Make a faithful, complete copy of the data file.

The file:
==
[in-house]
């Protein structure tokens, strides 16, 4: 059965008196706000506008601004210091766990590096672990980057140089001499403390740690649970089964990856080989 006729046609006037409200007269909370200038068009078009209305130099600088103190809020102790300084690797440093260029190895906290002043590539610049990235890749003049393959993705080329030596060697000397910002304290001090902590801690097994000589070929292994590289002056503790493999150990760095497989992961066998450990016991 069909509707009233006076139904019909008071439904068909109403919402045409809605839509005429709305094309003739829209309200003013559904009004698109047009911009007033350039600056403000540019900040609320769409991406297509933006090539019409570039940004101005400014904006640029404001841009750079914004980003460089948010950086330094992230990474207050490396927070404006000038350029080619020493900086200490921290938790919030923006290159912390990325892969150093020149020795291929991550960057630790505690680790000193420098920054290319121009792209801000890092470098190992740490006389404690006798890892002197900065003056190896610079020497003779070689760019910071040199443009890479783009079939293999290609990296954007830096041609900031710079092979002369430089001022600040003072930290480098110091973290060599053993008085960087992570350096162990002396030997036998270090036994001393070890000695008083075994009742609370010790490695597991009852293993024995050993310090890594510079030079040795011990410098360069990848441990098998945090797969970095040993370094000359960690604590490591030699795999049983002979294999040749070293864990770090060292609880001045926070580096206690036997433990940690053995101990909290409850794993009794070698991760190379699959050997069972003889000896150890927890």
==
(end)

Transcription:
[in-house]
């Protein structure tokens, strides 16, 4: 059965008196706000506008601004210091766990590096672990980057140089001499403390740690649970089964990856080989 006729046609006037409200007269909370200038068009078009209305130099600088103190809020102790300084690797440093260029190895906290002043590539610049990235890749003049393959993705080329030596060697000397910002304290001090902590801690097994000589070929292994590289002056503790493999150990760095497989992961066998450990016991 069909509707009233006076139904019909008071439904068909109403919402045409809605839509005429709305094309003739829209309200003013559904009004698109047009911009007033350039600056403000540019900040609320769409991406297509933006090539019409570039940004101005400014904006640029404001841009750079914004980003460089948010950086330094992230990474207050490396927070404006000038350029080619020493900086200490921290938790919030923006290159912390990325892969150093020149020795291929991550960057630790505690680790000193420098920054290319121009792209801000890092470098190992740490006389404690006798890892002197900065003056190896610079020497003779070689760019910071040199443009890479783009079939293999290609990296954007830096041609900031710079092979002369430089001022600040003072930290480098110091973290060599053993008085960087992570350096162990002396030997036998270090036994001393070890000695008083075994009742609370010790490695597991009852293993024995050993310090890594510079030079040795011990410098360069990848441990098998945090797969970095040993370094000359960690604590490591030699795999049983002979294999040749070293864990770090060292609880001045926070580096206690036997433990940690053995101990909290409850794993009794070698991760190379699959050997069972003889000896150890927890």